Optimize Security Operations in 3 Steps

Security operations teams are increasingly inundated with alerts. Take a look at how Lumu can make your SOC more efficient in 3 easy steps.
Security operator using the Lumu Portal Remotely

One of the biggest challenges in cybersecurity is to execute a strategy and turn it into reality. We live in a world with an abundance of data but the problem lies in operationalizing all this data. Mastering this very fact could be the difference between a successful security operations team or one that is overwhelmed with limited impact on the business.

We are grateful that more than 1000 organizations trust us to help them measure compromise in real-time. The companies that see the most value out of their Lumu account are those who include it in their daily operational tactics. If you are yet to make this move, here is a guide on how to do it.


The first step is to allow Lumu to determine the compromise baseline in your organization. As the famous management expert Peter Drucker said, “If you can’t measure it, you can’t manage it”. Before Lumu there was no security operations tool looking intentionally and continuously for the organization’s level of compromise. Now, with Lumu you can know at any given moment your level of compromise and know with hard facts if your strategy and tactics are working as expected. To do this you can go to your Lumu dashboard and know the normal behavior of your company. If you see peaks like the one shown in the graph below something is happening and needs your attention. Also, you will know your compromise baseline, which tools are working, and which tools need adjustment. These adjustments will allow you to attain the ultimate goal of a cybersecurity system: a state of zero compromise.

Activity graphic from the Lumu Portal showing a spike in adversarial contacts.


The second step is to take a deep dive into the compromises already inside your organization. A common question here concerns how to prioritize alerts with Lumu. Unfortunately, there is no magic formula that works for everyone but rather we must adapt according to our own business. The good news is that we have developed a series of steps to support this process.

What is a priority for your company?

According to NIST Special Publication 800-61 revision 2, incidents should not be handled on a first-come, first-served basis. Instead, handling should be prioritized based on relevant factors such as functional impact, information impact, and recoverability of the incident. This means that effective incident prioritization requires your knowledge of your business. The following are some general factors that a security operations team can consider when prioritizing incidents while using Lumu:

Affected Label: Companies can define labels in the Lumu Portal to help easily identify the compromise distribution across your infrastructure. Labels will give you the power to sort and view your traffic by geography, network segments, device, domains, critical assets, or as needed. This is a key feature for prioritization because it allows you to define the most critical assets according to your own reality and is very flexible.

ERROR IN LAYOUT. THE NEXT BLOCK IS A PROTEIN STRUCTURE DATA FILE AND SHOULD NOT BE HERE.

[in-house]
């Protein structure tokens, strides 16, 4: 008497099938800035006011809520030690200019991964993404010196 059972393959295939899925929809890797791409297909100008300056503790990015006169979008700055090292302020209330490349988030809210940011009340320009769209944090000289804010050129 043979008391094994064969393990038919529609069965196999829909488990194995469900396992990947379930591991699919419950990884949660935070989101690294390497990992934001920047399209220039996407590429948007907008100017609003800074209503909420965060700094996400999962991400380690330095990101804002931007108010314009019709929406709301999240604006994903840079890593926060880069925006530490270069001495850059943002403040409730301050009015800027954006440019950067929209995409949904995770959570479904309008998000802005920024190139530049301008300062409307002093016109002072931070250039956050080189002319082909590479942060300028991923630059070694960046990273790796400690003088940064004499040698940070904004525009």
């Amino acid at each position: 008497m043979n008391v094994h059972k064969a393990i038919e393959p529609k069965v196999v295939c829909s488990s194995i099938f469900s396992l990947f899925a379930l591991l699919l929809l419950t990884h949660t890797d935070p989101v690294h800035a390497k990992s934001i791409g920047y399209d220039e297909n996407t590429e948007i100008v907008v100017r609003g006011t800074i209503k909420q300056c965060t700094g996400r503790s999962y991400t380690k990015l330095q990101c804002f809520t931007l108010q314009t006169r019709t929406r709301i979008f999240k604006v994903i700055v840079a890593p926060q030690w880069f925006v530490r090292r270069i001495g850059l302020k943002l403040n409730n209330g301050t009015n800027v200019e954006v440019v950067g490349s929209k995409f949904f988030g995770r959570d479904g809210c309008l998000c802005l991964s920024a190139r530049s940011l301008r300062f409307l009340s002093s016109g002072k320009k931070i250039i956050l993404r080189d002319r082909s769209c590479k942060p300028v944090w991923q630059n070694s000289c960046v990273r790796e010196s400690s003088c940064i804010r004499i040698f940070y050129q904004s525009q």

Type of attack: All compromises are important but in case of limited resources you may need to decide which event to act on first. The type of attack along with other factors such as the damage an event can cause are good indicators to guide your prioritization. For example, a command and control attack on a critical server should have more priority than a laptop accessing a phishing domain on your guest network. However, some cases could be less obvious. For example, a cryptomining attack, at first sight, is less urgent than a command and control server. But when tied to other information, it could be an indicator of a bigger attack. 

Compromise Radar and Attack Distribution: The nature of the contacts (automatic or manual) and the attack distribution is a priority multiplier. A ransomware attack that is propagating through multiple devices and environments must have more priority than a single machine that could be easily isolated and contained. Further, an automatic contact being detected every hour is an indication that the compromise is more dangerous than a detached event.

A broader view: It is important to always keep the big picture in mind. Even though you can focus on single events, sometimes it is useful to look at the event correlation. Constant interaction with C2C servers of a spam botnet could be the cause of continuous interaction with spam domains. So instead of focusing on the spam issue, you should focus to eradicate its source which is the C2C interaction.


Reducing Dwell Time

After your security operations team knows what compromises to investigate first, they are ready for the next step: incident response with Lumu. In this respect, you will find useful our playbooks and the video below will guide you through a real use case.

In the end, the goal of this step is to reduce the (shameful) average dwell time of 208 days to minutes and Lumu provides you all the tools to do it. All you need to do is use Lumu to detect the confirmed compromised devices and start the incident response process. If you have any questions you can contact us at [email protected] and we will gladly help you.

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soc of the future jeffrey wheat

The SOC of the Future

Reading Time: 4 mins Lumu’s recently appointed Field CTO Jeffrey Wheat looks at the future of the SOC and how incremental improvement leads to proficient operations. Beginning his cybersecurity career at the department of defense, Jeffrey Wheat is a proven leader and CISSP with 30 years of experience spanning SOC management at international firms as well as cybersecurity architecture design and implementation.